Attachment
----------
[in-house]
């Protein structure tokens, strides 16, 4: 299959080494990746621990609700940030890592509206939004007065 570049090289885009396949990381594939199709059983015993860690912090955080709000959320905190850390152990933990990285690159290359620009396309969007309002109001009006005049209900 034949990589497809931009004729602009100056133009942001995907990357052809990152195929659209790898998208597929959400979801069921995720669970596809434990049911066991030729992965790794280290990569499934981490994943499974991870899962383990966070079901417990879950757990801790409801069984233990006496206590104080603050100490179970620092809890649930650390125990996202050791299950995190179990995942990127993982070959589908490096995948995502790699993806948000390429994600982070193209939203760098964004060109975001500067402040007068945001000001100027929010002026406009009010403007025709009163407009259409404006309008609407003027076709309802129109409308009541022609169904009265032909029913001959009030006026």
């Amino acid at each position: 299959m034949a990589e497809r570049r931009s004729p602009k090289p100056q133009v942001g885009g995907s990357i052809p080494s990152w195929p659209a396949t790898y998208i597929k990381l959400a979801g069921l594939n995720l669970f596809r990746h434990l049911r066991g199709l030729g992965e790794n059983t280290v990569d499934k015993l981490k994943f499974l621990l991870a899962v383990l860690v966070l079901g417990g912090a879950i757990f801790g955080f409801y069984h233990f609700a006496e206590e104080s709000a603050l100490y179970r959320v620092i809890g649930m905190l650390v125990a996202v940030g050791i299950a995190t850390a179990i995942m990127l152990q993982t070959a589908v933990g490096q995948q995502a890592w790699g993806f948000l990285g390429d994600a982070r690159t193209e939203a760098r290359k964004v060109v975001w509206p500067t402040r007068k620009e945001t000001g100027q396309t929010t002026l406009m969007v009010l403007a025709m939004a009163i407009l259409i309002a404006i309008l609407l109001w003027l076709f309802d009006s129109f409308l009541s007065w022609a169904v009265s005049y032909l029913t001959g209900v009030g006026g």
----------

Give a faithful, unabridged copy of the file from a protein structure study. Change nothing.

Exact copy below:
[in-house]
């Protein structure tokens, strides 16, 4: 299959080494990746621990609700940030890592509206939004007065 570049090289885009396949990381594939199709059983015993860690912090955080709000959320905190850390152990933990990285690159290359620009396309969007309002109001009006005049209900 034949990589497809931009004729602009100056133009942001995907990357052809990152195929659209790898998208597929959400979801069921995720669970596809434990049911066991030729992965790794280290990569499934981490994943499974991870899962383990966070079901417990879950757990801790409801069984233990006496206590104080603050100490179970620092809890649930650390125990996202050791299950995190179990995942990127993982070959589908490096995948995502790699993806948000390429994600982070193209939203760098964004060109975001500067402040007068945001000001100027929010002026406009009010403007025709009163407009259409404006309008609407003027076709309802129109409308009541022609169904009265032909029913001959009030006026």
């Amino acid at each position: 299959m034949a990589e497809r570049r931009s004729p602009k090289p100056q133009v942001g885009g995907s990357i052809p080494s990152w195929p659209a396949t790898y998208i597929k990381l959400a979801g069921l594939n995720l669970f596809r990746h434990l049911r066991g199709l030729g992965e790794n059983t280290v990569d499934k015993l981490k994943f499974l621990l991870a899962v383990l860690v966070l079901g417990g912090a879950i757990f801790g955080f409801y069984h233990f609700a006496e206590e104080s709000a603050l100490y179970r959320v620092i809890g649930m905190l650390v125990a996202v940030g050791i299950a995190t850390a179990i995942m990127l152990q993982t070959a589908v933990g490096q995948q995502a890592w790699g993806f948000l990285g390429d994600a982070r690159t193209e939203a760098r290359k964004v060109v975001w509206p500067t402040r007068k620009e945001t000001g100027q396309t929010t002026l406009m969007v009010l403007a025709m939004a009163i407009l259409i309002a404006i309008l609407l109001w003027l076709f309802d009006s129109f409308l009541s007065w022609a169904v009265s005049y032909l029913t001959g209900v009030g006026g």